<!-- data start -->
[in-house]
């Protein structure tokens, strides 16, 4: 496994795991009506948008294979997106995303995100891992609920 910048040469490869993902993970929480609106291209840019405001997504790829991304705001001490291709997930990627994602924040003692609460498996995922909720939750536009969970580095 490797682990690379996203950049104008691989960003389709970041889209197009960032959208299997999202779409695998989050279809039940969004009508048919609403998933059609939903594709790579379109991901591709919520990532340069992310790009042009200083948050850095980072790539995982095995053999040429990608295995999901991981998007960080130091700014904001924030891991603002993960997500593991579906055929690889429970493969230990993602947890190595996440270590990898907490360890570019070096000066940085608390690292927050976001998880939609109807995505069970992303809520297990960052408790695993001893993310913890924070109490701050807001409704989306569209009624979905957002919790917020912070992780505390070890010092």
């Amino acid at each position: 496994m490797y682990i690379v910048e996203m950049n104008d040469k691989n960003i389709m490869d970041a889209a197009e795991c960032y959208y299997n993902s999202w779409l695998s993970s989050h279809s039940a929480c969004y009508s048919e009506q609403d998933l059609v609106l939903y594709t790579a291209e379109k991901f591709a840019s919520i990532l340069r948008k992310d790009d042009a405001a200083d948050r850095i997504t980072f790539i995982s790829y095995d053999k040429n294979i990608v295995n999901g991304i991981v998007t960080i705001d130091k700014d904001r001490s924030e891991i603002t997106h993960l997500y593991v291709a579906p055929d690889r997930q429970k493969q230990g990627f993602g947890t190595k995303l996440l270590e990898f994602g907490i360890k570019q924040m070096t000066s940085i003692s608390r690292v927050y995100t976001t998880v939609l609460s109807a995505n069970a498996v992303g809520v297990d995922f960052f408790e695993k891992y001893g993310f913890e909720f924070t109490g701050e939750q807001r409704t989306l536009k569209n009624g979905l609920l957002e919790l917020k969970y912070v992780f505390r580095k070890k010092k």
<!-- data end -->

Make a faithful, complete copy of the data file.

[in-house]
């Protein structure tokens, strides 16, 4: 496994795991009506948008294979997106995303995100891992609920 910048040469490869993902993970929480609106291209840019405001997504790829991304705001001490291709997930990627994602924040003692609460498996995922909720939750536009969970580095 490797682990690379996203950049104008691989960003389709970041889209197009960032959208299997999202779409695998989050279809039940969004009508048919609403998933059609939903594709790579379109991901591709919520990532340069992310790009042009200083948050850095980072790539995982095995053999040429990608295995999901991981998007960080130091700014904001924030891991603002993960997500593991579906055929690889429970493969230990993602947890190595996440270590990898907490360890570019070096000066940085608390690292927050976001998880939609109807995505069970992303809520297990960052408790695993001893993310913890924070109490701050807001409704989306569209009624979905957002919790917020912070992780505390070890010092």
């Amino acid at each position: 496994m490797y682990i690379v910048e996203m950049n104008d040469k691989n960003i389709m490869d970041a889209a197009e795991c960032y959208y299997n993902s999202w779409l695998s993970s989050h279809s039940a929480c969004y009508s048919e009506q609403d998933l059609v609106l939903y594709t790579a291209e379109k991901f591709a840019s919520i990532l340069r948008k992310d790009d042009a405001a200083d948050r850095i997504t980072f790539i995982s790829y095995d053999k040429n294979i990608v295995n999901g991304i991981v998007t960080i705001d130091k700014d904001r001490s924030e891991i603002t997106h993960l997500y593991v291709a579906p055929d690889r997930q429970k493969q230990g990627f993602g947890t190595k995303l996440l270590e990898f994602g907490i360890k570019q924040m070096t000066s940085i003692s608390r690292v927050y995100t976001t998880v939609l609460s109807a995505n069970a498996v992303g809520v297990d995922f960052f408790e695993k891992y001893g993310f913890e909720f924070t109490g701050e939750q807001r409704t989306l536009k569209n009624g979905l609920l957002e919790l917020k969970y912070v992780f505390r580095k070890k010092k």